"All the climate models predict that climate change will show up first and most profoundly in the high-latitude polar regions," Shaw said.
But polar clouds have been hard to study with ground-based observers and satellites. Shaw hopes ICI will fare better, producing data that will help scientists more accurately model how the climate maintains a balance of incoming solar and outgoing thermal energy.
All this hinges on building an instrument that can be left for long periods in a place where the temperature gets above freezing only about 100 days a year, where the cold changes how metals conduct electricity and alters how photographic lenses capture images.
"The problem is simply, mechanically, how can you build an instrument that can operate in those cold temperatures without destroying itself?" Shaw said.
Each component must be tested for cold weather tolerance. Cables, cameras, circuit boards and mechanical parts all spend hundreds of hours in temperature-controlled chambers, cycling from warmth to extreme cold over and over.
Laborious, sure, but skipping this cold calibration could put ICI's data off by as much as 20 percent, Shaw said, wasting time and funding. Shaw used to test in MSU's smaller cold chambers, but with the Subzero Lab, he can test more of ICI's components at once, reducing the number of calibration problems.
"If you're going to do this kind of work, you have to have a cold facility," Shaw said.
Life in the ice
For 24 years, John Priscu has found life within and beneath the Antarctic ice. Over that time, his work has helped demolish the once widely held belief that Antarctica was a lifeless waste.
"It's a bit unheard of for there to be that much real estate on our planet that has nothing alive," Priscu said. "But that was the general feeling until not too long ago."
His work has focused on the continent's subglacial lakes, especially Lake Vostok. There, microorganisms live as deep as two and a half miles below the surface, surviving on nutrients carried by summer runoff.
Cold environments are more than places for life just to survive, Priscu said. They're ideal places for life to originate--which contradicts the classic image of life originating in a hot, bubbly pool.
That realization led Priscu to another aspect of his work: the search for life elsewhere in the solar system. Priscu believes that if sediment-rich, "dirty" ice behaves on Mars and the Jovian moon Europa as it does in Antarctica, then there's a good chance extraterrestrial ice will harbor some kind of life.
Priscu's not the only biologist looking at life in the ice. Across campus at MSU's Center for Biofilm Engineering, Christine Foreman also studies Antarctic microbes to learn how organisms living in ice manage to get enough nutrients to survive.
One type of bacterial environment Foreman studies is cryoconites, mini-entombed biofilms on the surface of glaciers. When parts of the glacier melt during warm periods, microbes and organic matter from those biofilms can be carried with runoff water into under-ice lakes where they become food for other microorganisms.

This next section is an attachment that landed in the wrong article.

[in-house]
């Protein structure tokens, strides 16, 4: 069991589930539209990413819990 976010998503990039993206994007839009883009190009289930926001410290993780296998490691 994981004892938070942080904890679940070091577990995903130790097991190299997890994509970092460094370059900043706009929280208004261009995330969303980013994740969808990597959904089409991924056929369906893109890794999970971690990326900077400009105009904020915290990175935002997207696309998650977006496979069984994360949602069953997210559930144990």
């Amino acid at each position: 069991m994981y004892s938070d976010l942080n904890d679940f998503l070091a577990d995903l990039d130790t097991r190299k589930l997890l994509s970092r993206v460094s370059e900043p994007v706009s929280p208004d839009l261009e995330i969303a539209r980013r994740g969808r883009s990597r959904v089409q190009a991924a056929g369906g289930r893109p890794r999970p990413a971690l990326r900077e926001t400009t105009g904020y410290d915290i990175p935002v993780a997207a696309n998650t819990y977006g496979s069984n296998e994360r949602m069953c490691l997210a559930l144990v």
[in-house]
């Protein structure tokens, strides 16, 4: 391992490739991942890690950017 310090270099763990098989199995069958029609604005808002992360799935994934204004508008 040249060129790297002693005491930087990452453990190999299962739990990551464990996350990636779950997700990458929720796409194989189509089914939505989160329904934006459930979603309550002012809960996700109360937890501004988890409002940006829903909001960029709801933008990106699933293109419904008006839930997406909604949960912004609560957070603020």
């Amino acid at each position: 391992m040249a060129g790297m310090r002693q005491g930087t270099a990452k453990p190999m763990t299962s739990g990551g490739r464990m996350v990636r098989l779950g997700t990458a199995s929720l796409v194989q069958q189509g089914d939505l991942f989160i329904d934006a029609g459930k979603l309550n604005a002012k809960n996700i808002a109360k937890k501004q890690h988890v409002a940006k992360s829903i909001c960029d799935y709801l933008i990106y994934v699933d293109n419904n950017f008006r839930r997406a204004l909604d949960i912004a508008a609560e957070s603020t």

"You're pushing the limits of life with freeze-thaw cycling," Foreman said. "It's very hard on membranes, like getting frostbite too many times. That's why a lot of the extreme environments you come across in the world are only inhabited by microbes."
To study these bacteria, Foreman works with the biofilm center's microscopist Betsey Pitts to take cross-sectional images--about 50,000 of them per inch. When reassembled, these form a three-dimensional map of the bacteria.
Foreman now uses the Subzero Lab's cryostage refrigerated microscope and the lab's clean room to study the organisms' life cycles. Understanding those cycles could expand scientists' understanding of the global climate and food chain, she said.
But that's not the only reason Foreman studies in the cold. To her, ice is more than just research fodder.
"It's our museum, our repository, our archive," she said. "You hold this ice core, and you've got 150,000 years in your hands."
There's not a lot of data about what avalanches do to human bodies. Usually, there's only a death count.
"There is very little information on what happens to people who survive avalanches," said Robb Larson, an assistant professor of mechanical and industrial engineering.
"There are some very interesting engineering questions regarding avalanche loads and forces, and what kinds of injuries they would cause," Larson said. "That information might support the design of safety or rescue equipment to mitigate the non-fatal injuries suffered by an avalanche victim."
In early 2008, Larson, three MSU engineering undergraduate students, including his son Scott of Bozeman, Chad McCammon of Bend, Ore., and Alex Yudell of Northbrook, Ill., along with civil engineering professor Ed Adams, explored those questions by hauling a crash-test dummy to Bridger Bowl ski resort and watching an avalanche tumble it down a slope.
The previous summer, Larson, along with McCammon and Yudell, equipped the dummy with sensors in its head, ankle, knee, femur and tibia to monitor force and torque. Data were gathered by an on-board computer and saved for later analysis.
Though the dummy needs more testing and engineering, the experience has been invaluable for McCammon and Yudell.
"It's great MSU has opportunities for undergraduates like this," Yudell said. "This gets you excited about engineering--to do something that's never been done before, to do real research."